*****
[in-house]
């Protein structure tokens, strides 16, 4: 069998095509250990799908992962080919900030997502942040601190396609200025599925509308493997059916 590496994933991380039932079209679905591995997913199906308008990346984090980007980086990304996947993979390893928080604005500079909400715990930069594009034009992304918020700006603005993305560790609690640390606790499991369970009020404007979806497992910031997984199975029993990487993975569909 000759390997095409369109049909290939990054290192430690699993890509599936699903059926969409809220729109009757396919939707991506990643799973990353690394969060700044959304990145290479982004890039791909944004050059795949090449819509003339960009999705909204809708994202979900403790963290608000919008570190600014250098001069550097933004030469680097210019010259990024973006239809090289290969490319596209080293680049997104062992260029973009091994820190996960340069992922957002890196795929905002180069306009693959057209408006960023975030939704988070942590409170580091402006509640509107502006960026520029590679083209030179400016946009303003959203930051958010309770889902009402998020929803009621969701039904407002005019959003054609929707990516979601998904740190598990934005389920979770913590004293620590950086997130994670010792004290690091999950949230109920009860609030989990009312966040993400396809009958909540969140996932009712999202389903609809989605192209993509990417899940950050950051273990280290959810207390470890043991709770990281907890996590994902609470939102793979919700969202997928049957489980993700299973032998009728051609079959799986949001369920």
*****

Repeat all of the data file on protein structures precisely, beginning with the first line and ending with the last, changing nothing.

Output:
[in-house]
């Protein structure tokens, strides 16, 4: 069998095509250990799908992962080919900030997502942040601190396609200025599925509308493997059916 590496994933991380039932079209679905591995997913199906308008990346984090980007980086990304996947993979390893928080604005500079909400715990930069594009034009992304918020700006603005993305560790609690640390606790499991369970009020404007979806497992910031997984199975029993990487993975569909 000759390997095409369109049909290939990054290192430690699993890509599936699903059926969409809220729109009757396919939707991506990643799973990353690394969060700044959304990145290479982004890039791909944004050059795949090449819509003339960009999705909204809708994202979900403790963290608000919008570190600014250098001069550097933004030469680097210019010259990024973006239809090289290969490319596209080293680049997104062992260029973009091994820190996960340069992922957002890196795929905002180069306009693959057209408006960023975030939704988070942590409170580091402006509640509107502006960026520029590679083209030179400016946009303003959203930051958010309770889902009402998020929803009621969701039904407002005019959003054609929707990516979601998904740190598990934005389920979770913590004293620590950086997130994670010792004290690091999950949230109920009860609030989990009312966040993400396809009958909540969140996932009712999202389903609809989605192209993509990417899940950050950051273990280290959810207390470890043991709770990281907890996590994902609470939102793979919700969202997928049957489980993700299973032998009728051609079959799986949001369920």